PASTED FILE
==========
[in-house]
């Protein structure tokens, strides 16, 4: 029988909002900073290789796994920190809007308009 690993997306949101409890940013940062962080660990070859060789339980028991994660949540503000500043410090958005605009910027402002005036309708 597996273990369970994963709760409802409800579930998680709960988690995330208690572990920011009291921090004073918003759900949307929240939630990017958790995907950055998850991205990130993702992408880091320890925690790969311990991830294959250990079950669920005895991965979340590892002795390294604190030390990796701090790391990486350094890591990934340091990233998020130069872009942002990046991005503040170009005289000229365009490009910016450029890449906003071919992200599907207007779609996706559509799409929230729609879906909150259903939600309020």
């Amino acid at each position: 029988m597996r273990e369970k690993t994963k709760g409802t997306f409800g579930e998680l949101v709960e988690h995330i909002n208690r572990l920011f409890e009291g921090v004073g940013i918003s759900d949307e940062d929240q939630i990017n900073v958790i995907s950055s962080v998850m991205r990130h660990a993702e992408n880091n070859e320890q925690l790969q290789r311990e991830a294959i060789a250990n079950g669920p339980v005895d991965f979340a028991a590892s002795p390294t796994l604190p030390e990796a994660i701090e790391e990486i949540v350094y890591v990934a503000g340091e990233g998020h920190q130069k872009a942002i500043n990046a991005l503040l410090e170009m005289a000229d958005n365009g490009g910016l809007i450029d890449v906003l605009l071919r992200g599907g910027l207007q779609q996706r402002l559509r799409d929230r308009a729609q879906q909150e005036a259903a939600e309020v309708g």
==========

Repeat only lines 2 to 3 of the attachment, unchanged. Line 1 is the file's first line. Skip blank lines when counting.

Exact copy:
């Protein structure tokens, strides 16, 4: 029988909002900073290789796994920190809007308009 690993997306949101409890940013940062962080660990070859060789339980028991994660949540503000500043410090958005605009910027402002005036309708 597996273990369970994963709760409802409800579930998680709960988690995330208690572990920011009291921090004073918003759900949307929240939630990017958790995907950055998850991205990130993702992408880091320890925690790969311990991830294959250990079950669920005895991965979340590892002795390294604190030390990796701090790391990486350094890591990934340091990233998020130069872009942002990046991005503040170009005289000229365009490009910016450029890449906003071919992200599907207007779609996706559509799409929230729609879906909150259903939600309020």
């Amino acid at each position: 029988m597996r273990e369970k690993t994963k709760g409802t997306f409800g579930e998680l949101v709960e988690h995330i909002n208690r572990l920011f409890e009291g921090v004073g940013i918003s759900d949307e940062d929240q939630i990017n900073v958790i995907s950055s962080v998850m991205r990130h660990a993702e992408n880091n070859e320890q925690l790969q290789r311990e991830a294959i060789a250990n079950g669920p339980v005895d991965f979340a028991a590892s002795p390294t796994l604190p030390e990796a994660i701090e790391e990486i949540v350094y890591v990934a503000g340091e990233g998020h920190q130069k872009a942002i500043n990046a991005l503040l410090e170009m005289a000229d958005n365009g490009g910016l809007i450029d890449v906003l605009l071919r992200g599907g910027l207007q779609q996706r402002l559509r799409d929230r308009a729609q879906q909150e005036a259903a939600e309020v309708g």